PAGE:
Thursday, February 18, 2016


New research throws doubt onto the notion humans are pre-programmed to believe in deities. A study by the University of Cambridge has discovered that, contrary to popular belief, vast swathes of the ancient world did not believe in gods. 

“We tend to see atheism as an idea that has only recently emerged in secular Western societies,” explained Prof Whitmarsh, a Fellow of St John’s College, University of Cambridge. He suggests that atheism was not just common in ancient Greek or Roman societies, but rather it flourished more back then than it does now. “We tend to see atheism as an idea that has only recently emerged in secular Western societies.” The "Age of Atheism" only ended, heproposes, when the generally tolerant societies were replaced by imperial forces that demanded the acceptance of one true God.  He added: “The idea of a priest telling you what to do was alien to the Greek world.”

The truth is that we are all born atheist.  It requires indoctrination and conditioning to become religious. It suits religious people to try to describe it as a 'belief', to try to bring atheism down to their level of thought. But you have to ask theists, how much 'belief' did it take for them to reject Odin or Brahman (and the other 380 known creation entities)? Or did they simply dismiss these creation stories because no-one insisted they were true when they were young? Why would you need to disprove unicorns and minotaurs in order to dismiss these ideas? It is up to the religious to support their assertions better, so that their magic-laden explanation of how the universe works doesn't need to be accepted almost completely on faith alone. Otherwise, their assertion is worthless, and can (and should) be dismissed as easily as any other ridiculous assertion. We're not hard-wired to believe in gods. Many pre-literate peoples seemed to have believed in spirits and demons, but this was only an extension of their animist belief that everything was alive and possessed some kind of consciousness. But these are not really gods in the commonly agreed sense of the term. In Elizabethan times, it was a capital crime to be an atheist, because it meant you denied the divine right of kings and queens. I suspect that gods have always been politically useful in some such way. The scale of the Church of England’s atrophy has been starkly set out by figures presented to its general assembly that show church attendance will continue to fall for the next 30 years.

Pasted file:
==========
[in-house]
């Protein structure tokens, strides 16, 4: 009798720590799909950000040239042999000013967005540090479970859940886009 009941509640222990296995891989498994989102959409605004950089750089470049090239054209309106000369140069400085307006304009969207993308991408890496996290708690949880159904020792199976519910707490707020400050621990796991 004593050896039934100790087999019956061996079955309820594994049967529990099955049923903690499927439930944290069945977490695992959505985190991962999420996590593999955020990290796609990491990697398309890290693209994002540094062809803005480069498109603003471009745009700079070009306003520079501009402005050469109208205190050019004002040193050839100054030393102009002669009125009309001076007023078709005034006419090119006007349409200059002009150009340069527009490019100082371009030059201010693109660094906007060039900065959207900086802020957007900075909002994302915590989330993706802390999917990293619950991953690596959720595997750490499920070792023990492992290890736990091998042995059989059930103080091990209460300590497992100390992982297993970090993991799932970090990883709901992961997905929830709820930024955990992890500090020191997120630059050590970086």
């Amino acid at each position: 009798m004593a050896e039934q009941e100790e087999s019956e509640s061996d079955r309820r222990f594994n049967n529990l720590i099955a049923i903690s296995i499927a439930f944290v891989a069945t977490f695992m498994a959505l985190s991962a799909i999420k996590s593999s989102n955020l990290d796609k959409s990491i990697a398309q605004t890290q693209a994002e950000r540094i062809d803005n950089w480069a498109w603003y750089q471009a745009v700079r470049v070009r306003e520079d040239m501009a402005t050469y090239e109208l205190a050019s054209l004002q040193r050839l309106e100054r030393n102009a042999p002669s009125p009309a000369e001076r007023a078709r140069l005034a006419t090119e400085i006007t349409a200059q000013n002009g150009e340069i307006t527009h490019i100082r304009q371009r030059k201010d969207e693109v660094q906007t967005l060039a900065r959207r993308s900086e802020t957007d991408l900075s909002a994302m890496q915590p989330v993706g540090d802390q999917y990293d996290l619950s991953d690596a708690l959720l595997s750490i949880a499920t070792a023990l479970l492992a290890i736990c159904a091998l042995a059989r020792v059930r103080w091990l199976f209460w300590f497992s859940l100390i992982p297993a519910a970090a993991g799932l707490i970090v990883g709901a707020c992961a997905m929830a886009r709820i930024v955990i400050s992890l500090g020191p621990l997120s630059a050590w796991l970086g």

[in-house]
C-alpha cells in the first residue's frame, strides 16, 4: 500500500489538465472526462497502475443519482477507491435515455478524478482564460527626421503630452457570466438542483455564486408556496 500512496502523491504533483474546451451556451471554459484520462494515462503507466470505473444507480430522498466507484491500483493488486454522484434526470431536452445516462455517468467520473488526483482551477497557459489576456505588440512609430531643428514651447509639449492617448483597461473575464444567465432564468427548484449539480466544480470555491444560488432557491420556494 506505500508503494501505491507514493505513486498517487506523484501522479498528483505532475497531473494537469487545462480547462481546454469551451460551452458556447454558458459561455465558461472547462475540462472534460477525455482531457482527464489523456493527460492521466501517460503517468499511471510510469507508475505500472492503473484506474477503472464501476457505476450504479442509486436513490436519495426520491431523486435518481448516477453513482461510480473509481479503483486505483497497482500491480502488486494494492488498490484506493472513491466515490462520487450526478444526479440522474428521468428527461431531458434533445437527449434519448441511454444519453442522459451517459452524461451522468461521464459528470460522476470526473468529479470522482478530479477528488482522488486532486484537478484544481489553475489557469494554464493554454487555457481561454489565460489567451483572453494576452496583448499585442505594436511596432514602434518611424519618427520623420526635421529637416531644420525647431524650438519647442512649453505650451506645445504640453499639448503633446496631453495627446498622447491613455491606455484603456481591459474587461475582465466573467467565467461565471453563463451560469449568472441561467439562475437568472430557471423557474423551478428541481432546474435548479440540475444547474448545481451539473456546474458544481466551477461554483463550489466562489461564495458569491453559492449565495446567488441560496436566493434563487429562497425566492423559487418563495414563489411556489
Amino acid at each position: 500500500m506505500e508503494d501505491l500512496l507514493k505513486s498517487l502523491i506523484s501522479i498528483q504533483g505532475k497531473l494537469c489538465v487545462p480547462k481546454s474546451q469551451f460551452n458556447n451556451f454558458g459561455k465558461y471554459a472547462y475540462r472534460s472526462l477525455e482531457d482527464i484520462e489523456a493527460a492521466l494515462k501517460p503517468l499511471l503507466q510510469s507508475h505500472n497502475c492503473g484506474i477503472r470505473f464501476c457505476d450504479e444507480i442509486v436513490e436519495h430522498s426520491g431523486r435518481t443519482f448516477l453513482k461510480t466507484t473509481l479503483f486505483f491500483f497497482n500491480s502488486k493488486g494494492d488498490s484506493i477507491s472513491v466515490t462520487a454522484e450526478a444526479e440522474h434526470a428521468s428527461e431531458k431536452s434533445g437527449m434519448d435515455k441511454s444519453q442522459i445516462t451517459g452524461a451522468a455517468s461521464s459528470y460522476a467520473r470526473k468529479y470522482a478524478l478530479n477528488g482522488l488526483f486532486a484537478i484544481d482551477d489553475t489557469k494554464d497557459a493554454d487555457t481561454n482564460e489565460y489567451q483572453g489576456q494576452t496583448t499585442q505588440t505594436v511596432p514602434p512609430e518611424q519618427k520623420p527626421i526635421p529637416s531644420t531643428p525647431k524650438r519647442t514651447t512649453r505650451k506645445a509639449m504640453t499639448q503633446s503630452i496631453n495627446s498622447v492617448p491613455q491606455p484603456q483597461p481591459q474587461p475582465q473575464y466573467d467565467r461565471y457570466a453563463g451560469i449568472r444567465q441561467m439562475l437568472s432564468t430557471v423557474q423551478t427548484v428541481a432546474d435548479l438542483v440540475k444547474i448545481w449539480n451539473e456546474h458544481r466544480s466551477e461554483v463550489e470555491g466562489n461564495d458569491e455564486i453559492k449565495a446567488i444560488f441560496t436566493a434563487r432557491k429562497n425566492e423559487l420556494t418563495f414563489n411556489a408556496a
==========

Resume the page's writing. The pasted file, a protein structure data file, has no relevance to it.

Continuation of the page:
For a Marxist materialist analysis of religion this pamphlet, 'Socialism and Religion', may be of use

An upcoming discussion meeting may also be helpful.

'Thoughts on Religion and Socialism'
Tuesday, 8 March - 7:45pm - 9:45pm
The Brighthelm Centre
(Pelham Room - First Floor - lift available),
North Road,
Brighton BN1 1YD

No comments: